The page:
The IBBY Documentation Centre of Books for Disabled Young People. This center, with headquarters at the Norwegian Institute of Special Education in Oslo, Norway, promotes international exhibits, seminars, and bibliographic surveys of books for and about disabled young people. Some of its projects, cosponsored by UNESCO, have been exhibited by IBBY worldwide.
IBBY's International Children's Book Day. On or around Hans Christian Andersen's birthday, April 2, the International Children's Book Day is celebrated to call attention to children's books. Each national section of IBBY is invited to sponsor ICBD for one year. Often the national sponsor commissions a poster to commemorate the day.
Janusz Korczak Literary Prize. This international children's book prize commemorates the Polish humanitarian who established orphanages in Jewish ghettoes in Poland during World War II. It is sponsored by the Polish National Section of IBBY and is given biennially to living writers whose books are distinguished for their human and artistic values and for their promotion of understanding and friendship among children worldwide. Two awards are conferred: one for a book for children, and one for a book about children.
Those interested in a more personal account of the early days of IBBY should read Jella Lepman's Die Kinderbuchbrücke (1964; Eng. A Bridge of Children's Books, 1969), in which she tells the story of the establishment of an international children's book field. The book was reissued in 2002 by the O'Brien Press of Ireland and the United States Board on Books for Young People and is available through the United States Board on Books for Young People.3
International Literature in the United States
Relatively fewer children's books are imported to the United States today than in the eighteenth and nineteenth centuries. This is due largely to the rapid growth in this century of U.S. children's book production. It is due also to the additional costs of translation and to the difficulty of selling many of these books in this country.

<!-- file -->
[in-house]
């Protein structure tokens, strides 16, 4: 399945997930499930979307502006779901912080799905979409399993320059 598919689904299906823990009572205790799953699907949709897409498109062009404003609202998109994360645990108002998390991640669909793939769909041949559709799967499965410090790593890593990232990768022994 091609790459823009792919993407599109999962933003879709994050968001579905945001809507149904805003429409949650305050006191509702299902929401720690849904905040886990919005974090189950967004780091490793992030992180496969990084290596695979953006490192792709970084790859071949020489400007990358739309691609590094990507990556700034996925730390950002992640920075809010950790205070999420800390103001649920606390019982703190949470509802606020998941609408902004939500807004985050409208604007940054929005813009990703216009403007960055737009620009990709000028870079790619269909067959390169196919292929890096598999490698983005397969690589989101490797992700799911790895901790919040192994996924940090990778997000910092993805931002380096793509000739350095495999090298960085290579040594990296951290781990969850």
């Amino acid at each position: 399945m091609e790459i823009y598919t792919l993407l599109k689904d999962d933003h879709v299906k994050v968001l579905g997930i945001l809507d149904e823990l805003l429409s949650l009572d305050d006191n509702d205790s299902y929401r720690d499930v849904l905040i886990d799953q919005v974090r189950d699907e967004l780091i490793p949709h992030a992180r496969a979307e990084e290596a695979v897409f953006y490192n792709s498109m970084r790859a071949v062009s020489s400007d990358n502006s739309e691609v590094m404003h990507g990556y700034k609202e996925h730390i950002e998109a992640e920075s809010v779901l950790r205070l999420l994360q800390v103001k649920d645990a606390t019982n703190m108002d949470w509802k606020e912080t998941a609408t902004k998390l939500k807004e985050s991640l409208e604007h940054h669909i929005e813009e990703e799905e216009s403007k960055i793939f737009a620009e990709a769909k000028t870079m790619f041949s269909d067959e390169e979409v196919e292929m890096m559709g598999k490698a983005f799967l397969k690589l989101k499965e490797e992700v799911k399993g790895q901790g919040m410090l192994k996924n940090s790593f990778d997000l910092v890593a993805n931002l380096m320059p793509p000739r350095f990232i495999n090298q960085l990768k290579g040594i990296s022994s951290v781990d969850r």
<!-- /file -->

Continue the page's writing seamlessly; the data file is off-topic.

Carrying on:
Reporting on the status of translated books in the United States is hampered by the fact that no U.S. agency officially tracks such information. We must rely on the estimates of children's book experts. According to them, for the past several decades the number of children's books published in the United States, compared to total annual children's book production, has been about 1 percent.4 Even considering the titles not included in these estimates, the number of translated children's books brought to this country annually is a mere trickle.
Books originally written in English in other English-speaking countries and then published in the United States are more numerous than translations, but again, there are no exact figures for how many of these books are imported each year. Estimating these figures is further complicated by copublication arrangements, which sometimes make a book's country of origin difficult to determine. It is safe to say, however, that the great majority of imported English-language books comes from Great Britain, Canada, and Australia.
In 1966 the Children's Services Division (now the Association of Library Services to Children), a division of the American Library Association, founded the Mildred L. Batchelder Book Award Program to encourage international exchange of high-quality children's books. This annual award is made to an American publisher for a work considered to be the most outstanding of those books originally published in a foreign language in a foreign country and subsequently translated into English and published in the United States during the previous calendar year. The Mildred L. Batchelder Award list is an excellent source for international titles.